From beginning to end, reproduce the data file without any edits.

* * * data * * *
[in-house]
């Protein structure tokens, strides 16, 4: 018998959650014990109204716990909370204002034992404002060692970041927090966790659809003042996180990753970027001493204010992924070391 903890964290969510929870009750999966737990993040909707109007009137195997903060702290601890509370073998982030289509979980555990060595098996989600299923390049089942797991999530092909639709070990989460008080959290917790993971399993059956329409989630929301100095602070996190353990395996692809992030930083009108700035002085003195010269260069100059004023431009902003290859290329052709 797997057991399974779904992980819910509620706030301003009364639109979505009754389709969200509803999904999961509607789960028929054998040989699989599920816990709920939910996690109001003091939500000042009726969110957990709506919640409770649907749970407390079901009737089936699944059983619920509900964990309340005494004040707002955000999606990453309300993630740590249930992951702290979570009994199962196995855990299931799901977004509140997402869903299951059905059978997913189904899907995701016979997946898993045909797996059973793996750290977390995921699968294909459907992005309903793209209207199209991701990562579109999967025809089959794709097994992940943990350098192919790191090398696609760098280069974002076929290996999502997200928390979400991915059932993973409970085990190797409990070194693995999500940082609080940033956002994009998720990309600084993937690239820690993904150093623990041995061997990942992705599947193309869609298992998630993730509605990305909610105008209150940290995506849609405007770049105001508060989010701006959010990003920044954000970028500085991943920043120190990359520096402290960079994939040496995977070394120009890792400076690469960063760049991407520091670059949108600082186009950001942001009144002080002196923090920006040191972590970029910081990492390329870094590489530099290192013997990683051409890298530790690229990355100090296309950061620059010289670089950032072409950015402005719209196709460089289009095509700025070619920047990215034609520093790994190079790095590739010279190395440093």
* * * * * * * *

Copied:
[in-house]
């Protein structure tokens, strides 16, 4: 018998959650014990109204716990909370204002034992404002060692970041927090966790659809003042996180990753970027001493204010992924070391 903890964290969510929870009750999966737990993040909707109007009137195997903060702290601890509370073998982030289509979980555990060595098996989600299923390049089942797991999530092909639709070990989460008080959290917790993971399993059956329409989630929301100095602070996190353990395996692809992030930083009108700035002085003195010269260069100059004023431009902003290859290329052709 797997057991399974779904992980819910509620706030301003009364639109979505009754389709969200509803999904999961509607789960028929054998040989699989599920816990709920939910996690109001003091939500000042009726969110957990709506919640409770649907749970407390079901009737089936699944059983619920509900964990309340005494004040707002955000999606990453309300993630740590249930992951702290979570009994199962196995855990299931799901977004509140997402869903299951059905059978997913189904899907995701016979997946898993045909797996059973793996750290977390995921699968294909459907992005309903793209209207199209991701990562579109999967025809089959794709097994992940943990350098192919790191090398696609760098280069974002076929290996999502997200928390979400991915059932993973409970085990190797409990070194693995999500940082609080940033956002994009998720990309600084993937690239820690993904150093623990041995061997990942992705599947193309869609298992998630993730509605990305909610105008209150940290995506849609405007770049105001508060989010701006959010990003920044954000970028500085991943920043120190990359520096402290960079994939040496995977070394120009890792400076690469960063760049991407520091670059949108600082186009950001942001009144002080002196923090920006040191972590970029910081990492390329870094590489530099290192013997990683051409890298530790690229990355100090296309950061620059010289670089950032072409950015402005719209196709460089289009095509700025070619920047990215034609520093790994190079790095590739010279190395440093």